revised application to the HDC which was approved by the HDC
in May 2018. Motion for Permission to File Supplemental
Information (“Def.'s Mot. to Supplement”)
(Doc. No. 343). The Chabad asserts that the revised
application and approval “does not in any manner moot
attorneys fees” and should not be considered by this
court. Plaintiff's Response to Defendant's Request
for Supplemental Briefing (“Pl.'s Obj. to
Supplement”) (Doc. No. 344).
reasons set forth below, the Chabad's Motion for Attorney
Fees and Costs is granted in the amount of $717, 405.95.
their Motion for Attorney Fees and Costs, the Chabad requests
a total monetary award for attorney fees and costs in the
amount of $1, 640, 110.36, broken down as follows:
Attorney fees for Herbst & Herbst and Robinson
& Cole (underlying administrative proceeding)
Attorney fees for the American Liberties Institute
Attorney fees for Halloran & Sage (local
Attorney fees for Dalton & Tomich, LLC
Chabad makes its Motion pursuant to section 1988 of title 42
of the United States Code, which provides, in pertinent part,
In any action or proceeding to enforce a provision of . . .
the Religious Land Use and Institutionalized Persons Act of
2000 . . . the court, in its discretion, may allow the
prevailing party, other than the United States, a reasonable
attorney's fee as part of the costs . . . .
42 U.S.C. § 1988(b).
case, the defendants assert that the Chabad is not entitled
to attorney fees at all because the Chabad is not a
“prevailing party” within the meaning of section
1988. See Def.'s Response at 12-17. The
defendants further argue that the Chabad is not entitled to
reimbursement for expenses such as “airfare, car
rentals, fuel, tolls, and meals.” Id. at
17-18. In addition, the defendants raise specific challenges
to the Chabad's particular fee claims, including: (1)
that the Chabad is not entitled to fees for the proceeding
before the Commission that underlies this action,
id. at 18-21; (2) that much of the work performed by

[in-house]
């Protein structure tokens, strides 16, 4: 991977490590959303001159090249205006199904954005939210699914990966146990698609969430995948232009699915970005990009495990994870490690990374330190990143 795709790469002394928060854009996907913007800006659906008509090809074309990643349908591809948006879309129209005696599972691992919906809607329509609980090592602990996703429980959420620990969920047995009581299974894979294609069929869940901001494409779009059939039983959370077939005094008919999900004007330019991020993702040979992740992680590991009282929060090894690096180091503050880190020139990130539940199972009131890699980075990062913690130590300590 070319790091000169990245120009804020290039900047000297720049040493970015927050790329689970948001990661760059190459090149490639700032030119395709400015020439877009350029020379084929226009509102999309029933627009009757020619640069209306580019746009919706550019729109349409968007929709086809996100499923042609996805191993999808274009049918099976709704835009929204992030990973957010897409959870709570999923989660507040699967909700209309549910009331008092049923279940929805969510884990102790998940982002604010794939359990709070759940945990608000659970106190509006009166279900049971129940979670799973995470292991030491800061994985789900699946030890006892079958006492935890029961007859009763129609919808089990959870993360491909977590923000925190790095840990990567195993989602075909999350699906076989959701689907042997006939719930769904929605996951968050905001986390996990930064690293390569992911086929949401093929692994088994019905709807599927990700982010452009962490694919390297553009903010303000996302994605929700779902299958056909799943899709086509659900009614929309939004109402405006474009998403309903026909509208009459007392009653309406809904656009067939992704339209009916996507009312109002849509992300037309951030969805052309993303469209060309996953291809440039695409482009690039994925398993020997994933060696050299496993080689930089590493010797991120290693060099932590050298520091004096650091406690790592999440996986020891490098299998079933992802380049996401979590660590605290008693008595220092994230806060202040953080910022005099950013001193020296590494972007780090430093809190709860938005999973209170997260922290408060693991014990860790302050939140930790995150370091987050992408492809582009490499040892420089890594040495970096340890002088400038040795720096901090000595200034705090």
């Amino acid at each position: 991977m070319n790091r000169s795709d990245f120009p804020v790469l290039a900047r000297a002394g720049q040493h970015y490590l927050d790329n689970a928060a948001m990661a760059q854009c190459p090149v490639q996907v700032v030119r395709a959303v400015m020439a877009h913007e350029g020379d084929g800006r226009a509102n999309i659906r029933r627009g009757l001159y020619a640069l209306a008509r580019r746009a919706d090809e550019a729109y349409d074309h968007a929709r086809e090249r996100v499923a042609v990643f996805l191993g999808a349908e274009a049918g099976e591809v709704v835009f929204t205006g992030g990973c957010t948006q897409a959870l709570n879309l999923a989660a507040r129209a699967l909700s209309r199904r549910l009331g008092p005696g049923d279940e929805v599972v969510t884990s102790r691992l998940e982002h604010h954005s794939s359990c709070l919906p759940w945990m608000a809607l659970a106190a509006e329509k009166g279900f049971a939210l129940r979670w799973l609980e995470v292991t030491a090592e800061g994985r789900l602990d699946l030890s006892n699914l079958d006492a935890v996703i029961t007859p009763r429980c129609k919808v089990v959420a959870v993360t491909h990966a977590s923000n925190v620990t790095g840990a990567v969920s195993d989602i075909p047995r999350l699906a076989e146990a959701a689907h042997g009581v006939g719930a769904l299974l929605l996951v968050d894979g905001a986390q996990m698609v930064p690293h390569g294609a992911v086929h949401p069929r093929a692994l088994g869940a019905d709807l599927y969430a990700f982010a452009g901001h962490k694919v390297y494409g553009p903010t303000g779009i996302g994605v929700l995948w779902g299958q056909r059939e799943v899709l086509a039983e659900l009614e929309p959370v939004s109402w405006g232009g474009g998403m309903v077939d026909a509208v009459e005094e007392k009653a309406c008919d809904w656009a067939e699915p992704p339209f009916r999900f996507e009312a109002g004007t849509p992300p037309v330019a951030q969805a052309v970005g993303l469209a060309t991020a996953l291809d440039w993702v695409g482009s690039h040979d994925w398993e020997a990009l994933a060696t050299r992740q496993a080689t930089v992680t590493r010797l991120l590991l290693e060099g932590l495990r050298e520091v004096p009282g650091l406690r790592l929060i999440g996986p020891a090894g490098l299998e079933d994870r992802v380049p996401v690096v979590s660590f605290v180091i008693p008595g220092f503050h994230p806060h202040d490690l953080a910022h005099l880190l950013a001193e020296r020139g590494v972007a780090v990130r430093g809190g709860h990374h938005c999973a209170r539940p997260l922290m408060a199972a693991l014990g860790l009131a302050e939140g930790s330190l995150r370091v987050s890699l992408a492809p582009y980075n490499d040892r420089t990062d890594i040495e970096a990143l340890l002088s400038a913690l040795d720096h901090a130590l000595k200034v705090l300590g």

local counsel and out-of-state counsel was duplicative,
id. at 21-23; (3) that the Chabad wasted money by
hiring out an out-of-state expert in RLUIPA litigation,
Attorney Daniel Dalton, id. at 24-25; and, finally,
(4) that the court should cap the number of compensable hours
devoted to the fee application to five percent of the number
of hours devoted to the main case, id. at 26-27.
Whether the Chabad “Prevailed”
statutory language makes clear, a threshold determination for
the court is whether the Chabad is a “prevailing
party.” 42 U.S.C. § 1988(b) (“[T]he court,
in its discretion, may allow the prevailing party .
. . a reasonable attorney's fee . . . .”) (emphasis
added); see LeBlanc-Sternberg v. Fletcher, 143 F.3d
748, 757 (2d Cir. 1998) (“The question of whether a
plaintiff is a ‘prevailing party' within the
meaning of the fee- shifting statutes is a threshold question
that is separate from the question of the degree to which the
plaintiff prevailed.”). The Supreme Court has held that
a plaintiff “prevails” within the meaning of
section 1988 “when actual relief on the merits of [its]
claim materially alters the legal relationship between the
parties by modifying the defendant's behavior in a way
that directly benefits the plaintiff.” Farrar v.
Hobby, 506 U.S. 103, 111-12 (1992). Thus, in Rhodes
v. Stewart, 488 U.S. 1 (1988), the Supreme Court denied
the plaintiff's motion for attorney fees awarded based on
a declaratory judgment that prison officials had violated the
plaintiffs' First and Fourteenth Amendment rights.
“By the time the District Court entered judgment,
‘one of the plaintiffs had died and the other was no
longer in custody.'” Farrar, 506 U.S. at
110 (quoting Rhodes, 488 U.S. at 2). “Under